Central govt official identifies HK turmoil as ‘color revolution’ for first time

By Yang Sheng in Hong Kong Source:Global Times Published: 2019/8/7 22:58:21

Police officers take part in a drill to maintain social stability in the city of Shenzhen, South China’s Guangdong Province, on Tuesday. The drill attracted wide attention as it features scenarios that resemble the ongoing riots in the neighboring city of Hong Kong. Photo: IC

The anti-extradition bill protests in Hong Kong have gone bad and have had obvious characteristics of a "color revolution," said a senior official in China's central government who is responsible for Hong Kong affairs.

Zhang Xiaoming, director of the Hong Kong and Macao Office of the State Council, made the remarks on Wednesday at a closed-door symposium jointly held by the office and the Liaison Office of the Central People's Government in Shenzhen, South China's Guangdong Province, which borders the Hong Kong Special Administrative Region (HKSAR).

This is the first time a central government official has used "color revolution" to describe the recent incidents in Hong Kong.

Challenging the "one country, two systems" principle is absolutely unacceptable, Zhang said, adding that during the recent protests and violent activities, some people shouted "Hong Kong-independence" and "liberate Hong Kong." They also tried to storm the Liaison Office of the Central Government and smeared and insulted the national flag and the national emblem. 

"So just as many Hong Kong people said, the movement about the extradition bill has gone bad, and it has gone bad with clear color revolution characteristics," Zhang noted.

"Using color revolution to describe the protests is a very significant signal and the HKSAR government and the society of the city should be alarmed," Tian Feilong, a Hong Kong affairs expert and associate professor at Beihang University in Beijing, told the Global Times.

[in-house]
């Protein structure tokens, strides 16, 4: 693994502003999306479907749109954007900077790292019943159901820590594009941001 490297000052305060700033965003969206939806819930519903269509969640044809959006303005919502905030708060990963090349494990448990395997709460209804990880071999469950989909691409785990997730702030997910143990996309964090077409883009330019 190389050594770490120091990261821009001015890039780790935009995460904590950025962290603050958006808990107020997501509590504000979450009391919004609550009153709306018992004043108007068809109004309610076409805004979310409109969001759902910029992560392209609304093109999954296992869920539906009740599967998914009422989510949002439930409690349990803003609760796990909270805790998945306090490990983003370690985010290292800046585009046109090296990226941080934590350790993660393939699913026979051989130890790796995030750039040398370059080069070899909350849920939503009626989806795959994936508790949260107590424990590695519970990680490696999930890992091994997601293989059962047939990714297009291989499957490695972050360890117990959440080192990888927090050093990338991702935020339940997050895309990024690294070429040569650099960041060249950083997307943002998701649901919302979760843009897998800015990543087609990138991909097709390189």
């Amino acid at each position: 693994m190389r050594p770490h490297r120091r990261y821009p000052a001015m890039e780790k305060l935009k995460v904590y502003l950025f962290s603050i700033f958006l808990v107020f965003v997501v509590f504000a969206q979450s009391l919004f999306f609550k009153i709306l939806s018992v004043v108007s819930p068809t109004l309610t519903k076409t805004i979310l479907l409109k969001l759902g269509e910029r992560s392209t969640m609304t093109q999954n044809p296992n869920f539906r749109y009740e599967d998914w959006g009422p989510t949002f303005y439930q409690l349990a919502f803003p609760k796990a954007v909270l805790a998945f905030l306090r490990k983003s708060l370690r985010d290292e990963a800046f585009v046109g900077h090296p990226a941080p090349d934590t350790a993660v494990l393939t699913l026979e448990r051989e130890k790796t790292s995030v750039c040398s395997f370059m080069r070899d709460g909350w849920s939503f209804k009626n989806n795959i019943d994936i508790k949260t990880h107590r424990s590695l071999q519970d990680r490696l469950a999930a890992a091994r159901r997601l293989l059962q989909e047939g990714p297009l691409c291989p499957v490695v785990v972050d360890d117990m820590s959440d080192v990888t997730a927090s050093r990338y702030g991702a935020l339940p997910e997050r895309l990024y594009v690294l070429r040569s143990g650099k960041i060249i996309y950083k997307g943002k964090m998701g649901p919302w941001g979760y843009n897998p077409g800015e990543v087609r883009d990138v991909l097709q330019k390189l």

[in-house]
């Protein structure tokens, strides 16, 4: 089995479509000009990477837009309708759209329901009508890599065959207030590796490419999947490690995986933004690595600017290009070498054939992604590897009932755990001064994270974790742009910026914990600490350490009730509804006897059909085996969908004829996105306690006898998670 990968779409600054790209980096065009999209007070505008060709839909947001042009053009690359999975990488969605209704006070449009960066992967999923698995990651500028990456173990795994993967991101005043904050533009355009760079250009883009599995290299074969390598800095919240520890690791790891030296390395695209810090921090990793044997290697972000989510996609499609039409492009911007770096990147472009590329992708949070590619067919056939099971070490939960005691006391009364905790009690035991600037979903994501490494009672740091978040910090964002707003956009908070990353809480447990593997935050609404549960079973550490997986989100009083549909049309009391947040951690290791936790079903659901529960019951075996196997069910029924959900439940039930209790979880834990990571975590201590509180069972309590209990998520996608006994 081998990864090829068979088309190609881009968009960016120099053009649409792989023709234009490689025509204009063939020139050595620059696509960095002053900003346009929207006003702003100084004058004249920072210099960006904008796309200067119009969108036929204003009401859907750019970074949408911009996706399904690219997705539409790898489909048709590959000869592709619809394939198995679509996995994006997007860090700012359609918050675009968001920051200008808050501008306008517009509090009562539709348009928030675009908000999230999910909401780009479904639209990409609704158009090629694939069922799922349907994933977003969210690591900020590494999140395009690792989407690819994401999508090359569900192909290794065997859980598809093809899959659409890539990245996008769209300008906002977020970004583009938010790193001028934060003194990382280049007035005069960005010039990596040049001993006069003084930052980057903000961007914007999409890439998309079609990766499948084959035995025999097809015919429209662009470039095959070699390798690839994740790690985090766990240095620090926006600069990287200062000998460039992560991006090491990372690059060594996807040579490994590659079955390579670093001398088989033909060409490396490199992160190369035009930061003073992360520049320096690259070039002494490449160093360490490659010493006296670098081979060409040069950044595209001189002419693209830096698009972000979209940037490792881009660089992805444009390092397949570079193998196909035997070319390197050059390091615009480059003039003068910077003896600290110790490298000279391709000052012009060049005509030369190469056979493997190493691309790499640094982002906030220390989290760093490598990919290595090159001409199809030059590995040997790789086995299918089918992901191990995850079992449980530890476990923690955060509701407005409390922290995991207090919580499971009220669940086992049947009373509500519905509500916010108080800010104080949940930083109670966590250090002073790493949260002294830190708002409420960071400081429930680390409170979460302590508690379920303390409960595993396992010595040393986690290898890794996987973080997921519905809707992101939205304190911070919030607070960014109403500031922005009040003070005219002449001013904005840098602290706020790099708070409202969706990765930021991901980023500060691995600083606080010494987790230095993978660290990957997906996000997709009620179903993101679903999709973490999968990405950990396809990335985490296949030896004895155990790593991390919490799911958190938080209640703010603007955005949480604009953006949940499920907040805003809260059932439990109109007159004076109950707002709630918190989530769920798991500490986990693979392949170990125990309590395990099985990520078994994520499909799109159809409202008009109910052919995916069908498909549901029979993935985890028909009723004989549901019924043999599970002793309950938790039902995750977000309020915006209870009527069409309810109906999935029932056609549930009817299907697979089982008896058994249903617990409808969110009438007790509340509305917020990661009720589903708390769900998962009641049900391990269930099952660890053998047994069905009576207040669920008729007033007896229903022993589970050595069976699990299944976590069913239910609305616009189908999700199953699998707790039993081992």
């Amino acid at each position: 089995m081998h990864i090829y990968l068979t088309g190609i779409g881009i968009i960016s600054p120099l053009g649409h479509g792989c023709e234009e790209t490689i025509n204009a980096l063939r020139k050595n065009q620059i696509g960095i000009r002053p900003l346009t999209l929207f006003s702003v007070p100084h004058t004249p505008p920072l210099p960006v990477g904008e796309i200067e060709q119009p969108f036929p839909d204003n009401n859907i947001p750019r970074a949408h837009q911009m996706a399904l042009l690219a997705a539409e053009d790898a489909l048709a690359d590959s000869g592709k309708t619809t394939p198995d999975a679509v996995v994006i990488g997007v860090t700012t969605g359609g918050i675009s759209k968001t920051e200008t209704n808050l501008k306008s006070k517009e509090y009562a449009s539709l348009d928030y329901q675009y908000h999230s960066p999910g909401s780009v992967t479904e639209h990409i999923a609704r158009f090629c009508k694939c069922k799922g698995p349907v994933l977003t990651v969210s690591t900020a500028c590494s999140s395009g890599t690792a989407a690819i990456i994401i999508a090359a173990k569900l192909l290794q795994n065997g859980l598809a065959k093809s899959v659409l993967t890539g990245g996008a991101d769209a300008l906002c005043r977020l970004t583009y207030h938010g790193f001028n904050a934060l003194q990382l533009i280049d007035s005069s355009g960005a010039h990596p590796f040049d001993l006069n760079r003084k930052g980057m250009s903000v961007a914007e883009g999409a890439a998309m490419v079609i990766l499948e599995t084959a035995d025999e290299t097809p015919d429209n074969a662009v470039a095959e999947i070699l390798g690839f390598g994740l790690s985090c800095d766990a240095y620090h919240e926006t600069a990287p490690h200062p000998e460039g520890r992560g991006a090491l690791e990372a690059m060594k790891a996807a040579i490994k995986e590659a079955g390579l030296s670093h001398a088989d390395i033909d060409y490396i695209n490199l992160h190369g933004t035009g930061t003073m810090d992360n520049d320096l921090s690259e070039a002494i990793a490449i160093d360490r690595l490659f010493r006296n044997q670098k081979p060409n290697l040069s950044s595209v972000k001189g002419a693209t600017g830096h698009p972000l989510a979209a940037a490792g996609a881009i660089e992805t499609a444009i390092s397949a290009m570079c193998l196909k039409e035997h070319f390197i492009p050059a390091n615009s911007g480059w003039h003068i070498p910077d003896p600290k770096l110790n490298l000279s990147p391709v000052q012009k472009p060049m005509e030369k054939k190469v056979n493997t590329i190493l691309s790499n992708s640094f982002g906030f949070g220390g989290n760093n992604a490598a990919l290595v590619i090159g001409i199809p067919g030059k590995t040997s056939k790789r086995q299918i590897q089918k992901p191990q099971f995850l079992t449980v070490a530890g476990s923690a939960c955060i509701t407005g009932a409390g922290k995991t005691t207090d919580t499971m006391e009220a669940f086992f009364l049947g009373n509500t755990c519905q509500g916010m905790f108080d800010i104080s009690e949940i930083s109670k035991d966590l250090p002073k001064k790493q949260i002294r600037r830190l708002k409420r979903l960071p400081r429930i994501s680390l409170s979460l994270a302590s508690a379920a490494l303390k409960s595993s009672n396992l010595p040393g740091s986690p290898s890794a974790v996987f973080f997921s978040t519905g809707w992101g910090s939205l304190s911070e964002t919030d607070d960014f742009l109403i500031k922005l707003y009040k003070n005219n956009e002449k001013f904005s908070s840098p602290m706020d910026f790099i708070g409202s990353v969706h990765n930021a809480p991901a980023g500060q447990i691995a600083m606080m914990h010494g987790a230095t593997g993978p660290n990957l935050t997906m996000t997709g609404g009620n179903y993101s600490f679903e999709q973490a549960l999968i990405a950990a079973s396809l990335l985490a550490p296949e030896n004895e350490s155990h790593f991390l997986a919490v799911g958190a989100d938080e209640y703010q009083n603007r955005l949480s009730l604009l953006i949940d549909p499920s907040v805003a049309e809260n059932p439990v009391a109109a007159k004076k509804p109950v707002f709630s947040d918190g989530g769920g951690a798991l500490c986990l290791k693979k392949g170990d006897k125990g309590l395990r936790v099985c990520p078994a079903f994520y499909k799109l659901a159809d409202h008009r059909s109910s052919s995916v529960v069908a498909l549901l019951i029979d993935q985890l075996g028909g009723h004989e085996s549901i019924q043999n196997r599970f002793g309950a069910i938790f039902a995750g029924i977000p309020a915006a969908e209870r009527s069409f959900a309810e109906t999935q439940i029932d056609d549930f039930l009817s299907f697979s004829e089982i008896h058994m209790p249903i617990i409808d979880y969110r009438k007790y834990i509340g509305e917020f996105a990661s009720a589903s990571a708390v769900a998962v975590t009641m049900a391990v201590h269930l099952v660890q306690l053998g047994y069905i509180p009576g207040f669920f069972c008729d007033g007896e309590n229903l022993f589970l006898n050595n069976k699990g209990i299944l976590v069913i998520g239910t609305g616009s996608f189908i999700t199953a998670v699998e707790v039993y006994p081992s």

"The color revolution is a very serious identification. It means the turmoil is intended to paralyze the HKSAR's governance and damage the city's prosperity and stability, which means the central government has to get involved comprehensively if the situation totally gets out of control," Tian said.

More than 550 people attended the meeting, including HKSAR deputies to the National People's Congress, national and provincial political advisors from the HKSAR, leaders of patriotic political and social organizations in Hong Kong, and representatives from youth, education and professional organizations and mainland enterprises operating in Hong Kong.

"Hong Kong is facing the most severe situation since its return to the motherland," Zhang said.

PLA and armed police

After the symposium, Tam Yiu-chung, a member of the Standing Committee of the National People's Congress, told the Global Times that during the meeting, Zhang quoted former Chinese leader Deng Xiaoping's remarks about the PLA Hong Kong Garrison in 1984 and 1987. The quotes mentioned that if massive turmoil occurs in Hong Kong and the HKSAR government cannot handle it effectively, the PLA will get involved to stabilize the situation.

"Zhang also said 'Deng was far-sighted,' but Zhang didn't say anything directly about sending the PLA to reinforce Hong Kong at this moment," Tam said.

Zhang said at the symposium that the central authorities will never sit by if the situation in Hong Kong worsens to a level that the SAR government cannot control, the Xinhua News Agency reported.

"According to the Basic Law (of the HKSAR), the central authorities have ample methods as well as sufficient strength to promptly settle any possible turmoil," he said.

Tian said "according to Article 14 of the Basic Law of HKSAR, the PLA would be used when the HKSAR government asks for assistance from the central government. But according to Article 18, when a 'state of emergency' occurs, forces including the mainland police and armed police forces could also be used. The PLA is not the only choice."

Mainland experts on the Basic Law and officials should start to make efforts to research the basic law and find a legal basis for any kind of necessary intervention if the situation gets worse, Tian noted.

Support govt and police

The most pressing and overriding task for Hong Kong is to stop the violence, end the chaos and restore order, Zhang remarked.

Starry Lee Wai-king, chairperson of the largest pro-establishment political party in the HKSAR, the Democratic Alliance for the Betterment and Progress of Hong Kong (DAB), told the Global Times that the best way to settle the current situation is to firmly support the police to conduct strict law-enforcement, and the HKSAR government should have effective communication with different groups to find a solution to break the deadlock.


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